The hand U.S. had in Haiti

In a recent piece in The Miami Hurricane, (published Monday, Jan. 25) Anthony Wojtkowiak argued that the United States should instruct the International Monetary Fund to forgive Haiti’s crushing debt. On this tactical question, I agree.

As U.S. citizens, however, perhaps we can think of some other options open to us. Surely, we are obligated to at least understand why Haiti, the beneficiary of the most U.S. intervention in the 20th century, remains the poorest country in the West.

Woodrow Wilson first invaded Haiti with Marines in 1915, killing thousands, disbanding the parliament and passing a U.S. written constitution allowing for foreign ownership of land and resources. Our troops finally withdrew in 1934, leaving in its place a vicious National Guard that would receive direct U.S. training and funding throughout the two brutal Duvalier dictatorships (both supported by the United States) from 1957 to 1986.

In 1990, Jean-Bertrand Aristide became Haiti’s first democratically-elected president, beating the U.S.-supported former World Bank official Marc Bazin. The government was overthrown in a military coup a year later, and though Aristide was later returned to office by the United States, it was on the condition that he would continue the economic program of Bazin.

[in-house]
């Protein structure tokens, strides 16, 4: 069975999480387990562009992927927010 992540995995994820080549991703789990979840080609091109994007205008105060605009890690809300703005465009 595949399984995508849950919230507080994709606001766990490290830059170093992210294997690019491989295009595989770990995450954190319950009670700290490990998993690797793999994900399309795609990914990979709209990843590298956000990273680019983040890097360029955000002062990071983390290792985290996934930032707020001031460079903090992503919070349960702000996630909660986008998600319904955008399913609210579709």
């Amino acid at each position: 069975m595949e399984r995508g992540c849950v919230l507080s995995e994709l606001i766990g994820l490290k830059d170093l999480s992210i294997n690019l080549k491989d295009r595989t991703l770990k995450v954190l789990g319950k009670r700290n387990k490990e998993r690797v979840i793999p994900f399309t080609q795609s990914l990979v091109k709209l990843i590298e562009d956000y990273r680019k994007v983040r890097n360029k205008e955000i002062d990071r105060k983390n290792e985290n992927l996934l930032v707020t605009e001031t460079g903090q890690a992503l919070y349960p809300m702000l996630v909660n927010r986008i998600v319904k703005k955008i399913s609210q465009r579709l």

Predictably, previously self-sufficient farmers were driven into urban slums to work for starvation wages and end up killed by the earthquake that would later tear through their primitive shantytowns. Finally in 2004, Aristide was, as he put it, “kidnapped” by U.S. Marines at gunpoint and has since been prohibited from returning to his country.

How much of this policy and its results are our responsibility? Luckily for us, our responsibility has not been in forming, or even ratifying, such policies but we are guilty if we do not work to affect these policies in the future.

So, what do we do now? Anyone who wishes to discuss it, or would like evidence for the above historical assertions, please e-mail me.

Adam Bird-Ridnell is a sophomore majoring in history and philosophy. He may be contacted at